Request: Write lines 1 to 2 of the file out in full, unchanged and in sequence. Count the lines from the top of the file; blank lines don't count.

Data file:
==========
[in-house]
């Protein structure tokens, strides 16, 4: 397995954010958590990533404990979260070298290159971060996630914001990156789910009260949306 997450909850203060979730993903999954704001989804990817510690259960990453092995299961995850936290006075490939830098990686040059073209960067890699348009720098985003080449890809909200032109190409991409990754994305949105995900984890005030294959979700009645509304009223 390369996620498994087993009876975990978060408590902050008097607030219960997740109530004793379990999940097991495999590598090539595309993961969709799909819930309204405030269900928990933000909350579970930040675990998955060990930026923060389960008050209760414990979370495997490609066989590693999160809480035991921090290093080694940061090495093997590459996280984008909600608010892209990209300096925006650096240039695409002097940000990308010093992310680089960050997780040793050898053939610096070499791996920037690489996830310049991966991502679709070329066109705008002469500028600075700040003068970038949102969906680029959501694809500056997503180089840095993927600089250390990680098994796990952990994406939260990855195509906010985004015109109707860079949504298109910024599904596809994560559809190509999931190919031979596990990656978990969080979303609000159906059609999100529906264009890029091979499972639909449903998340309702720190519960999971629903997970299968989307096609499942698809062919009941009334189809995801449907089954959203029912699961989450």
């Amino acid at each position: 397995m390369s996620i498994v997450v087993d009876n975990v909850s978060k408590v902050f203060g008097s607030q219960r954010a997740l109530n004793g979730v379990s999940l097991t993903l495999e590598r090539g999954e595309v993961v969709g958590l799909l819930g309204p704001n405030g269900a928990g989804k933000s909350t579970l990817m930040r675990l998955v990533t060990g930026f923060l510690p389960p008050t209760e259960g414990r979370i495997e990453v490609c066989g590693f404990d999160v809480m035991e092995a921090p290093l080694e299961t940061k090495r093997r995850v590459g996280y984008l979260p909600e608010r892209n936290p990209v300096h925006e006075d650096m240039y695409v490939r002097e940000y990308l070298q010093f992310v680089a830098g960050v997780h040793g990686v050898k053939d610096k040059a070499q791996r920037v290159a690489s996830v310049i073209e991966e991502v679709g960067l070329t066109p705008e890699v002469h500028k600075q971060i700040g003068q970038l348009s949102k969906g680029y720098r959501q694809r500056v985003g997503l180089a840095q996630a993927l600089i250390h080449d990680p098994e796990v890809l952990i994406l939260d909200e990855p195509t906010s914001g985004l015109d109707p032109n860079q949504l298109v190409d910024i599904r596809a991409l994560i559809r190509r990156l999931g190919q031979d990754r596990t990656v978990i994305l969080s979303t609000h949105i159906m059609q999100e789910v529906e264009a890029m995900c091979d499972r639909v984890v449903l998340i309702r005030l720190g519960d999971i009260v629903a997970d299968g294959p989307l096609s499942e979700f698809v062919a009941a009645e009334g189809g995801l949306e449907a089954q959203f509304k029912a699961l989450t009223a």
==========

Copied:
[in-house]
């Protein structure tokens, strides 16, 4: 397995954010958590990533404990979260070298290159971060996630914001990156789910009260949306 997450909850203060979730993903999954704001989804990817510690259960990453092995299961995850936290006075490939830098990686040059073209960067890699348009720098985003080449890809909200032109190409991409990754994305949105995900984890005030294959979700009645509304009223 390369996620498994087993009876975990978060408590902050008097607030219960997740109530004793379990999940097991495999590598090539595309993961969709799909819930309204405030269900928990933000909350579970930040675990998955060990930026923060389960008050209760414990979370495997490609066989590693999160809480035991921090290093080694940061090495093997590459996280984008909600608010892209990209300096925006650096240039695409002097940000990308010093992310680089960050997780040793050898053939610096070499791996920037690489996830310049991966991502679709070329066109705008002469500028600075700040003068970038949102969906680029959501694809500056997503180089840095993927600089250390990680098994796990952990994406939260990855195509906010985004015109109707860079949504298109910024599904596809994560559809190509999931190919031979596990990656978990969080979303609000159906059609999100529906264009890029091979499972639909449903998340309702720190519960999971629903997970299968989307096609499942698809062919009941009334189809995801449907089954959203029912699961989450």